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The arrest of Pinochet in London on the warrant issued by Spanish justice Baltasar Garzón in 1998 was one of the earliest applications of universal jurisdiction, and one of the happiest days of my life.
Universal jurisdiction has met with resistance and obstructions since then. To protect this important legal recourse to prosecute crimes against humanity, a small group workshop is being held next week at Florida State University jointly organized by the Center for the Advancement of Human Rights, The International Bar Association and The Charles Horman Truth Project. Discussion of strategies for strengthening the international practice of universal jurisdiction are on the agenda.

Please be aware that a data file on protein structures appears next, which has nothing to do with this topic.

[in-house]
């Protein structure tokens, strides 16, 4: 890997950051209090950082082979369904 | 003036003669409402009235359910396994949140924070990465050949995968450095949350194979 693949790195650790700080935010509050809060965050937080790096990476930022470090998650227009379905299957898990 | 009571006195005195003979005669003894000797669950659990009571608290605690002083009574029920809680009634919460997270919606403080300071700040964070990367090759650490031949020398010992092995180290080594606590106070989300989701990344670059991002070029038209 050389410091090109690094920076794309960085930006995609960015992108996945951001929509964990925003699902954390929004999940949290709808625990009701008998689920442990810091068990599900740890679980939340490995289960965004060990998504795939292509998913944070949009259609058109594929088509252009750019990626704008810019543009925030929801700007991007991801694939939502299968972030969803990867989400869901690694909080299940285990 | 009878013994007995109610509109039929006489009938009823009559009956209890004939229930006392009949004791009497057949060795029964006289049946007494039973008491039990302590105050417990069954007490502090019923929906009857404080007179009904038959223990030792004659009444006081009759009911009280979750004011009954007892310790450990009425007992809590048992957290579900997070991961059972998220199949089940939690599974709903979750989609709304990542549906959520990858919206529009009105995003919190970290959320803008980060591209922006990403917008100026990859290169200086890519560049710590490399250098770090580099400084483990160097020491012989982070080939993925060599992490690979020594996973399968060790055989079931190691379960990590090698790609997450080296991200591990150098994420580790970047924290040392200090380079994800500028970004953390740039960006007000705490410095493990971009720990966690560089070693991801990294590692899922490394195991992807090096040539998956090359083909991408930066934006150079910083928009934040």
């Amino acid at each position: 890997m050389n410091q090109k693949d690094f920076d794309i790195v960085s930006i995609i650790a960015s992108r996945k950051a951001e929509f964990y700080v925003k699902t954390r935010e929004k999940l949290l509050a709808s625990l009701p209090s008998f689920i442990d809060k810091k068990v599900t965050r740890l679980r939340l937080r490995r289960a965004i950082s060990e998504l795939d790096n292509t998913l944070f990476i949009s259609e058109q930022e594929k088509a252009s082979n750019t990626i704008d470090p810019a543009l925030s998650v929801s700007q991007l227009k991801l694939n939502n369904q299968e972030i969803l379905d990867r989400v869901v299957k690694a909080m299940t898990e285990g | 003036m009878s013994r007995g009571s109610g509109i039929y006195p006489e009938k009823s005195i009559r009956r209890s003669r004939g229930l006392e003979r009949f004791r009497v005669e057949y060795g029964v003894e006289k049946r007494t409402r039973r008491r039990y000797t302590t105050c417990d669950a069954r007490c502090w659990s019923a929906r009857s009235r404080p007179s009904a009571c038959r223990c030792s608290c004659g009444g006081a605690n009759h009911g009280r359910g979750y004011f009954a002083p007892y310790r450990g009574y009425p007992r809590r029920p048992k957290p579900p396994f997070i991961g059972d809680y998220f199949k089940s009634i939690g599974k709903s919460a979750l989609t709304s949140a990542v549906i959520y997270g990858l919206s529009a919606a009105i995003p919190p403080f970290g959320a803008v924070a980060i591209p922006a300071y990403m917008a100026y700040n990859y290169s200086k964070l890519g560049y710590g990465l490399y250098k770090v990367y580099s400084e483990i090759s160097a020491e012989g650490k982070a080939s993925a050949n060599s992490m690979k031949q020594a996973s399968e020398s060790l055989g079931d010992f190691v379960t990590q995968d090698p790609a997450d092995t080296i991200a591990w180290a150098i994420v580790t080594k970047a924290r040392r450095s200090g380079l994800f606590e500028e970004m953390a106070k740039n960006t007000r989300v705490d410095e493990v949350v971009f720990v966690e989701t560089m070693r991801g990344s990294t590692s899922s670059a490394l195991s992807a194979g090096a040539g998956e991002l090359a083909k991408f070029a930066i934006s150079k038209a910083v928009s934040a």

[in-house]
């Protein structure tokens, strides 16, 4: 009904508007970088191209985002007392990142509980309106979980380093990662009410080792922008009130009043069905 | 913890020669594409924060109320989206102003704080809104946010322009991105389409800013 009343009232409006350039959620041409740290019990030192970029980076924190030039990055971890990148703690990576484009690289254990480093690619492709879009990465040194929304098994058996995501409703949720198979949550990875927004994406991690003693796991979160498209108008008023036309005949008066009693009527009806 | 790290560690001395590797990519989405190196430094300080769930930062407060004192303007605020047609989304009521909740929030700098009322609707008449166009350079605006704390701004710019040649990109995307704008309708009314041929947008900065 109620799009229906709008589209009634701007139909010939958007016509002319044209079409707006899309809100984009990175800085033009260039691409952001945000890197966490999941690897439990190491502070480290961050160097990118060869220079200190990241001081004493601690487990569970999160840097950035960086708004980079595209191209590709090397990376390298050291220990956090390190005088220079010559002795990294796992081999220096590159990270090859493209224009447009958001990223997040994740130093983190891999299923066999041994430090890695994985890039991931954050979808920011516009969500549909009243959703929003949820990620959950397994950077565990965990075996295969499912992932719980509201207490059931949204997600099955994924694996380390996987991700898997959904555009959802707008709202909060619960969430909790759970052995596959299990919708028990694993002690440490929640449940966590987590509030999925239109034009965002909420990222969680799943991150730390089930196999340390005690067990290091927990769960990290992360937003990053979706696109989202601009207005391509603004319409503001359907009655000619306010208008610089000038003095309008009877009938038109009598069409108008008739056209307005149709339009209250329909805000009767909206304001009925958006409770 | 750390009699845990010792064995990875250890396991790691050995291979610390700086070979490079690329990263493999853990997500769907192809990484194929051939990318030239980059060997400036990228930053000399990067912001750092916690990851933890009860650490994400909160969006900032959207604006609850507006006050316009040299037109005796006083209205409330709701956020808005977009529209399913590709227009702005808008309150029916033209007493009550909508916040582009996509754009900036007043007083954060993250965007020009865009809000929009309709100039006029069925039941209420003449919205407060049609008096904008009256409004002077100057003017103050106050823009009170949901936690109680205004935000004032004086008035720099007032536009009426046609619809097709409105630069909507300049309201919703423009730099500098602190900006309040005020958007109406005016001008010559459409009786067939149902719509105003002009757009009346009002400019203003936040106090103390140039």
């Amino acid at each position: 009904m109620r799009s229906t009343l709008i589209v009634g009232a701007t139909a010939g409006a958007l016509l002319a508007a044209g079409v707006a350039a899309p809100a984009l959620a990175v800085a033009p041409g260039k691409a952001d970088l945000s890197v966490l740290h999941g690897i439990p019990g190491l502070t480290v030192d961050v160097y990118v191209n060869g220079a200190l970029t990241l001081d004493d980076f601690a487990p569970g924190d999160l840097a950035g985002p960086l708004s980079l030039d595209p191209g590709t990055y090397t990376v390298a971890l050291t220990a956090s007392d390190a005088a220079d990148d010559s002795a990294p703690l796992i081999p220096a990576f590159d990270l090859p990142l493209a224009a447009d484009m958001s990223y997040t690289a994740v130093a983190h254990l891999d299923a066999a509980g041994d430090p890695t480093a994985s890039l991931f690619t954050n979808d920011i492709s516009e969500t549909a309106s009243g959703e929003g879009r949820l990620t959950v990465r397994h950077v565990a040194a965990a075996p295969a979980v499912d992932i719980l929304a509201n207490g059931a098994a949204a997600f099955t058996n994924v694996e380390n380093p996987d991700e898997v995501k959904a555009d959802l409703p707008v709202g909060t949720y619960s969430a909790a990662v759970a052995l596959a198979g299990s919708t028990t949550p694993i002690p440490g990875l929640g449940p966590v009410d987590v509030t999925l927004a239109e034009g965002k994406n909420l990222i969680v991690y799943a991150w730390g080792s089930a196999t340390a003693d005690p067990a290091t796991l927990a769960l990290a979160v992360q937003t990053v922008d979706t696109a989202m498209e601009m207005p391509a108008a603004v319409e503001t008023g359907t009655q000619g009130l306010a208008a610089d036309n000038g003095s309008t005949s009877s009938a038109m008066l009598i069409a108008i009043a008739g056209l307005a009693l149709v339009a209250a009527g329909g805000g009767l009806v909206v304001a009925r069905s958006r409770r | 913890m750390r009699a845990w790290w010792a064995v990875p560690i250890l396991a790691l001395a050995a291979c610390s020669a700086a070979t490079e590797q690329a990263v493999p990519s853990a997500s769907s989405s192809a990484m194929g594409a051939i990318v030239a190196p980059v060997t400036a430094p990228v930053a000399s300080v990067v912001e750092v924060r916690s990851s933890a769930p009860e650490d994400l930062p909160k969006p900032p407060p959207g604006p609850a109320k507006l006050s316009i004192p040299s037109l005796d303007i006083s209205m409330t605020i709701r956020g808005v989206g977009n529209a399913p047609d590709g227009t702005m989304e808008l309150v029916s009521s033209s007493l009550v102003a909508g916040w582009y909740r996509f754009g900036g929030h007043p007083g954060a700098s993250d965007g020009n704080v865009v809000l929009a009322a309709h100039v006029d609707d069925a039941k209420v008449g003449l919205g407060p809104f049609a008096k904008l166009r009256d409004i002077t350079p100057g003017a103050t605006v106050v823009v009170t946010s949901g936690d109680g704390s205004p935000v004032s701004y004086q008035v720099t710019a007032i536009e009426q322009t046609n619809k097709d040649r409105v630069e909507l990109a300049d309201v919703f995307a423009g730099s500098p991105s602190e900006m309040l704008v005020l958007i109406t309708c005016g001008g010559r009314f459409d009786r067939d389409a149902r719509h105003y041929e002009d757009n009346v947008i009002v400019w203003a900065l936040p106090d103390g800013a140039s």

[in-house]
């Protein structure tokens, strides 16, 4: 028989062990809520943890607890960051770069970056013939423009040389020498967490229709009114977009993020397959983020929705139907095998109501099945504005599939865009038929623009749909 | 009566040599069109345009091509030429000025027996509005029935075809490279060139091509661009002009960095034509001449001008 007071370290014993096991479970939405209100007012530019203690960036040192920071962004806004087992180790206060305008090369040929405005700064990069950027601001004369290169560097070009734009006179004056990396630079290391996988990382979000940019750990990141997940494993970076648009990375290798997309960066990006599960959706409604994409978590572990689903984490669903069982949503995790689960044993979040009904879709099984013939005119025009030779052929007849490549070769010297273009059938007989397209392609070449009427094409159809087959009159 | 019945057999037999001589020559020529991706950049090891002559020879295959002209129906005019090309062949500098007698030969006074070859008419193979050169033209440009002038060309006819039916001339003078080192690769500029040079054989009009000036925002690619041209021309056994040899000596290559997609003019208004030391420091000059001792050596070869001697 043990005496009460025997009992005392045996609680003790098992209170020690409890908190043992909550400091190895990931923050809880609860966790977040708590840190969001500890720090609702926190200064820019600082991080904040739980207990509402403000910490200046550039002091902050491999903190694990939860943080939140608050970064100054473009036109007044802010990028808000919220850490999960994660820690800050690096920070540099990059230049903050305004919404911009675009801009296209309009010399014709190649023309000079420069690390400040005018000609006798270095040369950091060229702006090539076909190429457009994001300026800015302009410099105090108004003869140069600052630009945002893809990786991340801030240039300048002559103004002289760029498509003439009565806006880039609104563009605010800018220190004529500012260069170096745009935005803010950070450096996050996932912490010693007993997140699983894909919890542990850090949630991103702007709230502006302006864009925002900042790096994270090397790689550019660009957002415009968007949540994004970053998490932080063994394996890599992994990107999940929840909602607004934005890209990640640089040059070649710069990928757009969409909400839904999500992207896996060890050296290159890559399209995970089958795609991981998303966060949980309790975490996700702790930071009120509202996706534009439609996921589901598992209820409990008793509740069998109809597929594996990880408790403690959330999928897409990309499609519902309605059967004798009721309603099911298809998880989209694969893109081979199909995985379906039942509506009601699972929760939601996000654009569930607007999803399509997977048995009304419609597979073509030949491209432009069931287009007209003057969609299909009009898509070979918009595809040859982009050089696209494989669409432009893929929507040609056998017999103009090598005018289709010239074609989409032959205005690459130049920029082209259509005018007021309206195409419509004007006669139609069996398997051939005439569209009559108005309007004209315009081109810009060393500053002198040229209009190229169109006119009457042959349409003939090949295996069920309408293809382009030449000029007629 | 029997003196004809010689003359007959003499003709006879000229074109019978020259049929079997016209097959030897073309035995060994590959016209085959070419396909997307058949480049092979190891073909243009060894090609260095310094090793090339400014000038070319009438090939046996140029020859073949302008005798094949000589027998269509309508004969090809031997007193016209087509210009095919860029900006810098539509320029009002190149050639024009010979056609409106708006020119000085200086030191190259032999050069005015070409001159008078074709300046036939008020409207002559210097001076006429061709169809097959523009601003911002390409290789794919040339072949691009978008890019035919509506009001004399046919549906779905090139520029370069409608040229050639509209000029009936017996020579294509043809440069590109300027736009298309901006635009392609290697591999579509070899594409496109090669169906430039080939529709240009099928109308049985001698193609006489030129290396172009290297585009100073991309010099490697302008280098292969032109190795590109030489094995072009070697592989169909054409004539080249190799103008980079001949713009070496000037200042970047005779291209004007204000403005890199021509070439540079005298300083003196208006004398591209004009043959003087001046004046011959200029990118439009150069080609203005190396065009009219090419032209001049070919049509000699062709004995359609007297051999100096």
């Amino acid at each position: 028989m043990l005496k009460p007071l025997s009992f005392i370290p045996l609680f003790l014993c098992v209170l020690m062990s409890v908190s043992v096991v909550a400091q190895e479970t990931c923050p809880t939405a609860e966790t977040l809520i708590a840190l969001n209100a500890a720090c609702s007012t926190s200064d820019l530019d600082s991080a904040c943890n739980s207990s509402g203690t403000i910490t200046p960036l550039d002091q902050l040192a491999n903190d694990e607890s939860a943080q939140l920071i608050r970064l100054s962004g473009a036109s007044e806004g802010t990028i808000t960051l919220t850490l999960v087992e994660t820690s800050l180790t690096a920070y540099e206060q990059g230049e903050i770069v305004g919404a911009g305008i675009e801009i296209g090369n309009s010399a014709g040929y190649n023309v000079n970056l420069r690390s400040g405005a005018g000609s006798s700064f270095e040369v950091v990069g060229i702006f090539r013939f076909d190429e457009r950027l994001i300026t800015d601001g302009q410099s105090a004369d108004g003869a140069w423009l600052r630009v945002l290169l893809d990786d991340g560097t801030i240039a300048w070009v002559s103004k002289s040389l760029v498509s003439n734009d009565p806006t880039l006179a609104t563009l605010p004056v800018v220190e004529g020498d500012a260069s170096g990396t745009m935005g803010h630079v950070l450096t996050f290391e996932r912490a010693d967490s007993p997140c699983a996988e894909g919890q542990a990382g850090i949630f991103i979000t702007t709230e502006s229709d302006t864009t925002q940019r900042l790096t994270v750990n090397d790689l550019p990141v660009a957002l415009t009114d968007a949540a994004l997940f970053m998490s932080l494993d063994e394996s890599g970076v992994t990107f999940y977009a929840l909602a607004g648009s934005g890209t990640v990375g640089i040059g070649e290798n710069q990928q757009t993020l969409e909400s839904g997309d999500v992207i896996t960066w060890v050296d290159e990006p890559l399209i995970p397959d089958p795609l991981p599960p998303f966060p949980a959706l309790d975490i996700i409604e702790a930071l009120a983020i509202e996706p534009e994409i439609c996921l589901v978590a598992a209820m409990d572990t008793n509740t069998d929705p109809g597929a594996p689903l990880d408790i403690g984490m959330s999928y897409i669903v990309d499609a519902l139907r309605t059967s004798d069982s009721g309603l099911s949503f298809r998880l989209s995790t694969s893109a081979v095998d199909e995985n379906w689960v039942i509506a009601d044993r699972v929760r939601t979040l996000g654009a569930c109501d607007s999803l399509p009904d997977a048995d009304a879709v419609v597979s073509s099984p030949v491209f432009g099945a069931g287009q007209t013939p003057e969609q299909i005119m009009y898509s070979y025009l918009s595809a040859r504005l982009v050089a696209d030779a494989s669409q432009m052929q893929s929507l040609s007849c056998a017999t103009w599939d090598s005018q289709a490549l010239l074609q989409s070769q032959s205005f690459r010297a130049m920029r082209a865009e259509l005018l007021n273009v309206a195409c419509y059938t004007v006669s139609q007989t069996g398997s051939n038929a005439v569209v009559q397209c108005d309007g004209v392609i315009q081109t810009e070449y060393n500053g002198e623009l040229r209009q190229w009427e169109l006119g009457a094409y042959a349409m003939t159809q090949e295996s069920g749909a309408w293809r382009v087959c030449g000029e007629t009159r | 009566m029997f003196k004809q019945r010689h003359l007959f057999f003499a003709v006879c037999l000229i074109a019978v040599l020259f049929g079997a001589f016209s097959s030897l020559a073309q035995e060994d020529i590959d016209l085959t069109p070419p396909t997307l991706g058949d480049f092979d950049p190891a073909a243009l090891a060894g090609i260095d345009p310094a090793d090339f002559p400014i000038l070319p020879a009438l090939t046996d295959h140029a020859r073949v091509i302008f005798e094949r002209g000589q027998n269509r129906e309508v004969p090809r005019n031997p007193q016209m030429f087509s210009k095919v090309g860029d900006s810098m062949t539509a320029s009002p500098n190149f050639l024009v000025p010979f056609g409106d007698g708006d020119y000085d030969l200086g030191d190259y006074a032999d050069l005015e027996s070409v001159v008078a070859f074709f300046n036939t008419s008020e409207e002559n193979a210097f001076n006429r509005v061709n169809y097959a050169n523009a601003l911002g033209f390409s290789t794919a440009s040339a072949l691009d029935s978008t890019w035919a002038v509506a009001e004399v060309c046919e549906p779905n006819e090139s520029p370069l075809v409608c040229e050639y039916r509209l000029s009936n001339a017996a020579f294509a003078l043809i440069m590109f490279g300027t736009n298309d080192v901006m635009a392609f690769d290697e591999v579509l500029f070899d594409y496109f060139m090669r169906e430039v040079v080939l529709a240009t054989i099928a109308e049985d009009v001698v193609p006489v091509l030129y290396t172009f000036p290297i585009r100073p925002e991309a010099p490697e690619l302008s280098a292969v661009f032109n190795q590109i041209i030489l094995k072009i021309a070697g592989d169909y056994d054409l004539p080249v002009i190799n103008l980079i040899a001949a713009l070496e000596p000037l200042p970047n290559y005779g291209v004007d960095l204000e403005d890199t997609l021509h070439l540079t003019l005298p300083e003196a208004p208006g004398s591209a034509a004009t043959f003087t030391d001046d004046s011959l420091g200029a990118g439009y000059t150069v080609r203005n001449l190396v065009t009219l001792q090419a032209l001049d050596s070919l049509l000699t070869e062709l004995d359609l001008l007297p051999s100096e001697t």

Universal jurisdiction allows states or international organizations to claim criminal jurisdiction over an accused human rights abuser regardless of where the alleged crime was committed, and regardless of the accused's nationality, country of residence, or any other relation with the prosecuting entity. Dictator Pinochet was too powerful to bring to trial in Chile while he ruled with a brutal hand. When he traveled to England he was vulnerable to a Spanish arrest warrant because of universal jurisdiction. When the UK honored the warrant and arrested Pinochet in his hospital bed, it was the beginning of an 18 month legal process which kept him away from Chile and his military power. Pinochet’s indictment provided the first deep breath outside of repression that Chileans inside and outside of their country could take.
The workshop’s three public discussion sessions on Tuesday will be webcast and will be available for live viewing at http://learningforlife.capd.fsu.edu/universalJurisdiction/.